|Born||November 16, 1886
|Died||April 12, 1974(aged 87)|
|Alma mater||Lewis Institute|
|Known for||"In the Nation" column for the New York Times|
|Spouse(s)||Marguerite Pollys (first), Martha Granger Blair (second)|
|Parents||Joseph Krock, Caroline Morris|
|Awards||Presidential Medal of Freedom, Pulitzer Prize (19356, 1938, 1951)|
Arthur Bernard Krock (November 16, 1886 – April 12, 1974) was a journalist and received the nickname "Dean of Washington newsmen," having known eleven presidents.
Arthur Krock was born in Glasgow, Kentucky in 1887.  He was the son of German-Jewish bookkeeper Joseph Krock and Caroline Morris, who was half-Jewish. His mother became blind subsequent to his birth and Krock was raised by his grandparents, Emmanuel and Henrietta Morris until he was six years old. When his mother regained her sight, he joined his parents in Chicago, graduating from high school there in 1904.
Krock went on to Princeton but dropped out in his first year owing to financial problems. He returned home, and in 1906 graduated with an associate degree from the Lewis Institute in Chicago.
Krock began his career in journalism with the Louisville Herald, then went to Washington, D.C., as a correspondent for the Louisville Times and Louisville Courier-Journal. In 1927, he joined the New York Times and soon became its Washington correspondent and bureau chief. His column, "In the Nation," was noted for its opinions on public policy.
The persons whose names nave entered the trials and investigations, fairly and unfairly, include none who was affiliated with the Republican party... The ideal solution from the standpoint of these [Harry S. Truman's] strategists would be: () the acquittal of Hiss... (2) a find by the Joint Congressional Committee on Atomic Energy that Lilienthal has been a good manager... (3) repudiation by public opinion of the more sensational testimony before the third Un-American Committee; (4) at least one substantial trial victory for the Department of Justice. This is a large order. But the deep-thinking Democratic politicos think there is a good chance for it.
Despite his stature, according to historian David Nasaw, from the earliest days of their friendship in Washington beginning in the mid-1930s, Krock became so a staunch an advocate of Joseph P. Kennedy and his ambitions that he seemed to be all but in the pocket of the powerful millionaire, one who would father not only an American president but two future contenders for America's highest office. Citing the correspondence between the two men in his authorized but highly researched, and critically acclaimed 2012 biography of Joe Kennedy, Professor Nasaw chronicles how it "reveals something quite disturbing, if not corrupt, about Krock's willingness to do Kennedy's bidding, to advise him or write a speech for him, then praise it in his column..." 
Interestingly, less than two months before the assassination of Joe Kennedy's son, President John F. Kennedy, in his Oct. 3, 1963 New York Times column titled "The Intra-Administration War in Vietnam," Krock quoted a high-ranking official in the government as saying:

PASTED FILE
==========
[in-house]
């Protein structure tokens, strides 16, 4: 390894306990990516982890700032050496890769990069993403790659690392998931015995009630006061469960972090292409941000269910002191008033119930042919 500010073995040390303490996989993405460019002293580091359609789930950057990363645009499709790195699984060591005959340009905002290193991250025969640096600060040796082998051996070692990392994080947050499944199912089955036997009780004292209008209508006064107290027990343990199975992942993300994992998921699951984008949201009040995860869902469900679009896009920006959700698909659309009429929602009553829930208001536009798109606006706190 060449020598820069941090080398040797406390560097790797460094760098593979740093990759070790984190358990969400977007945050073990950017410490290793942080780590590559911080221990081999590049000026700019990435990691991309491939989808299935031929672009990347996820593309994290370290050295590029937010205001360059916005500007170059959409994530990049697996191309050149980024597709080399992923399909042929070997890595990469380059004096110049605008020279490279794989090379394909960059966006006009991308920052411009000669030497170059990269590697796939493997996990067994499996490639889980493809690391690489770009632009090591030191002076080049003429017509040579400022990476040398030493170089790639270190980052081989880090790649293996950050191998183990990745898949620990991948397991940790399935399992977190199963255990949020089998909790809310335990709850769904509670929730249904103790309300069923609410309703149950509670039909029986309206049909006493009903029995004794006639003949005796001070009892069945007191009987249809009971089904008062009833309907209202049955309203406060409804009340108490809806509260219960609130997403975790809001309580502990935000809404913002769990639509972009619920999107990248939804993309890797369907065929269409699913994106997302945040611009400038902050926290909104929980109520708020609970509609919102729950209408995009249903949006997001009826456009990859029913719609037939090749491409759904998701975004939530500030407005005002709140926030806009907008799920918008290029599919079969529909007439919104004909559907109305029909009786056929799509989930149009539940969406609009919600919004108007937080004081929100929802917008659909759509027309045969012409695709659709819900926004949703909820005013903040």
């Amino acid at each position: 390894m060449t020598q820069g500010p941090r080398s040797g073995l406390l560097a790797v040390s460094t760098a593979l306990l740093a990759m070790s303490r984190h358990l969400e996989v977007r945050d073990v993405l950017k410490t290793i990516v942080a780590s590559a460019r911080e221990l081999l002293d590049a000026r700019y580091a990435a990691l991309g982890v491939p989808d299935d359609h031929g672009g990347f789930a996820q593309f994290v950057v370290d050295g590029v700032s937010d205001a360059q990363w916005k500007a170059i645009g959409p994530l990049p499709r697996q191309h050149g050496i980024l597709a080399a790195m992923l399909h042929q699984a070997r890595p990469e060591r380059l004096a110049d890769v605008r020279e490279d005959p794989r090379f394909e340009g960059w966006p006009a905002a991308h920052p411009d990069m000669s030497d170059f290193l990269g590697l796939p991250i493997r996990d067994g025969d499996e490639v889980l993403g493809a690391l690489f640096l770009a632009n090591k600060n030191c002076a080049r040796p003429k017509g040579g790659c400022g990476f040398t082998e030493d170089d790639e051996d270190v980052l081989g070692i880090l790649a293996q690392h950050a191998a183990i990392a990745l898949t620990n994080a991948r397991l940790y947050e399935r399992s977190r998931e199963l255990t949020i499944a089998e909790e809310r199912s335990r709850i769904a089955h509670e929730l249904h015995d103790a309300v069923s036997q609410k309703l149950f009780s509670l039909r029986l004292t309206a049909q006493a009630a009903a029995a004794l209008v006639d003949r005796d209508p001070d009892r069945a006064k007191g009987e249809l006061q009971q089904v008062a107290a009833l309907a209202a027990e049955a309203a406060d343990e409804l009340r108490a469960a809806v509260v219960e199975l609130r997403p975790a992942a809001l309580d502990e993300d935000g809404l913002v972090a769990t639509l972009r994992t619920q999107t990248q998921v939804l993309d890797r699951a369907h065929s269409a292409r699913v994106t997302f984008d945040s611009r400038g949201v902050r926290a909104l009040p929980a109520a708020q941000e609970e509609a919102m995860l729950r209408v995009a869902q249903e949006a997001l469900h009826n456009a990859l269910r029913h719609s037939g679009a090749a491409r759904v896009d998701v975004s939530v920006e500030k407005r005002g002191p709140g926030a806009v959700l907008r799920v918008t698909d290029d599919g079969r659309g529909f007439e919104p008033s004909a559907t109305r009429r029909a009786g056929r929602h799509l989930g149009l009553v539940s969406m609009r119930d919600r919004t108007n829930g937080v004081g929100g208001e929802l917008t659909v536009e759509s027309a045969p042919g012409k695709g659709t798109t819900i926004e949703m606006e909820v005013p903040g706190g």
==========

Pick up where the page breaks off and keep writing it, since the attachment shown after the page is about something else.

The CIA's growth was 'likened to a malignancy' which the 'very high official was not even sure the White House could control... any longer.' 'If the United States ever experiences [an attempt at a coup to overthrow the Government] it will come from the CIA and not the Pentagon. The agency 'represents a tremendous power and total unaccountability to anyone.'"
Over his 60-year career, Krock won three Pulitzer Prizes:
- 1935: for distinguished correspondence: impartial and analytical Washington coverage
- 1938: for distinguished Washington correspondence
- 1951: special commendation for exclusive interview with President Truman as "outstanding instance of national reporting in 1950"
He was awarded a French citation for his coverage of the Versailles Peace Conference.
He was married twice; first to Marguerite Pollys, daughter of a Minneapolis railroad official, from 1911 to her death following a long illness in 1938. They had one son, Thomas. In 1939, he wed Martha Granger Blair of Chicago, a divorced society columnist for the Washington Times-Herald, who had two sons.  
- Leab, Daniel J. "American National Biography Online". Oxford University Press. Retrieved 23 March 2013.
- Nasaw, David (2012). The Patriarch: The Remarkable Life and Turbulent Times of JosephP. Kenned. New York, NY: The Penguin Press. pp. 211–212. ISBN 9781594203763.
- Krock, Arthur (19 June 1949). "Loyalty Trials Shape Political Issue for 1950". New York Times.
- Krock, Arthur (3 October 1963). "The Intra-Administration War in Vietnam". The New York Times. Retrieved 23 March 2013.
- Nixon, Richard (April 22, 1970). "Remarks on Presenting the Presidential Medal of Freedom to Eight Journalists". Online by Gerhard Peters and John T. Woolley, The American Presidency Project. Archived from the original on 2011-12-25. Retrieved 2011-12-25.
- Belair Jr., Felix (12 April 1974). "Arthur Krock of the Times is Dead at 86". The New York Times. Retrieved 24 March 2013.
- Arthur Krock Papers at the Seeley G. Mudd Manuscript Library, Princeton University
- Encyclopedia of Kentucky. New York, New York: Somerset Publishers. 1987. pp. 152–153. ISBN 0-403-09981-1.
- "Krock, Arthur". The Encyclopedia of Louisville. 2001.
- Pulitzer Prizes: Arthur Krock
- The American Presidency Project - Remarks on Presenting the Presidential Medal of Freedom to Eight Journalists - April 22, 1970